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What Makes a Good Programmer

By Janet Wong,

Who Can Program?

I found Steve Jones's recent editorial entitled 'Who Can Program?' and the discussions he incited extremely interesting and refreshing. I had just struggled through a re-read of Steve McConnell's book, "Code Complete", and after many years of programming I sometimes despair of ever reaching the professional programming levels McConnell describes. Steve Jones's editorial, the discussions following it, and the Jeff Attwood blog he refers to gave me new hope. I am not going to discuss the job market aspects, just the "good programmer" issues.

Bill Gates suggested many years ago that after first three or four years, it's pretty cast in concrete whether you're a good programmer or not. Especially, if after a few years you, like most developers, simply use old programs as templates to write new programs. This practice causes you to avoid going back to think how to make the program faster or how to make the process run more smoothly. You stop thinking about improvements and concentrate on production. You can never advance to the "guru" level and are probably not even the "good" programmer Gates, Steve Jones, and others describe.

I agree with these folks because in some way, there is nature and nurture in almost everything we do. Just as in music and athletics, some lucky people are born with talent -- that is "nature". Some of those people spend hour after hour of training -- and that is "nurture". If they do, they may become great. I think that clearly applies to developers and DBAs as well. But that doesn't leave the rest of us out in the cold. Just because we don't have all that natural talent doesn't mean we can't be "good" developers and DBAs.

Programming is abstract and pure logic. Unfortunately there are also people who were not born to be a programmer and no matter how hard they tried to learn, they just could not get the concept. Coding a program to solve a problem requires creativity and a logical mind. Even they become developers, they may be able to write some programs that run, but those programs are often hard to debug and understand. Most of these people jump into the profession just because of the good paycheck. I advise these people to find another profession.

Just look around you. You know that some of the people around you are very good developers and DBAs even though you know they weren't born to be computer programmers or developers. They are still logical, fast learners, and have a passion for technical knowledge. And if you have been around very long you know full well some people you originally thought were mediocre programmers and developers have become good developers that you are very happy to have on your teams. And then there are developers who just know how to do sweet talk and pretend they know everything, in fact they do nothing right, you just do not know how they can stay in the business.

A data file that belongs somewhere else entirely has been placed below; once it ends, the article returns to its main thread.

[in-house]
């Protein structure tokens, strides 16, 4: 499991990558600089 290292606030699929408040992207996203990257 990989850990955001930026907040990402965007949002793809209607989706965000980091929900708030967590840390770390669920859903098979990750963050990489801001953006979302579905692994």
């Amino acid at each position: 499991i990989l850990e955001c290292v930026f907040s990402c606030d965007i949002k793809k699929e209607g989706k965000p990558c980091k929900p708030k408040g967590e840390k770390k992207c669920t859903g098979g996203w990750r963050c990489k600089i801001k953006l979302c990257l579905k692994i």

What does "Good" mean anyhow?

According to McConnell's book "Code Complete", there are four levels of programmer/developers. Level 1 includes the beginners who are just starting to learn programming. Level 2 includes the intermediate developers who are capable of using multiple languages or are very comfortable of using at least one language. Level 3 includes the specialists who specialize in a particular language or an environment, and are competent in both. They are valuable to their companies, but I don't think McConnell would call them "good". Level 4 is the Guru who writes code for people, not computers, and is McConnell's top level. He or she has graduated from Level 3. Many developers remain as level 3 and never able to go up to level 4. As McConnell says, it is "no sin" to be something less than a guru; the sin is "in how long you remain a beginner or a specialist after you know what you have to do to improve." Although McConnell's book was written in 1993, I don't think things have changed much.

I agree with McConnell in general, but I have a few additional observations on the various levels based on my own experience. First, I suggest that the gurus I have seen never pretended to be experts. I don't know whether to call that modesty or diplomacy, but the real gurus don't advertise their expertise. They admit they made mistakes and learned from their mistakes. A lot of people make mistakes, correct them, and then life goes on. They do not care about why or how they make the mistake; they have no desire to do a better job so they can avoid the mistake. They just want to get the job done. They never put their mind in doing the job. They do not test the system thoroughly and do things carelessly. Those people will never advance to a higher level. Their jobs become their habit. They will never think about how to make the system run better and faster.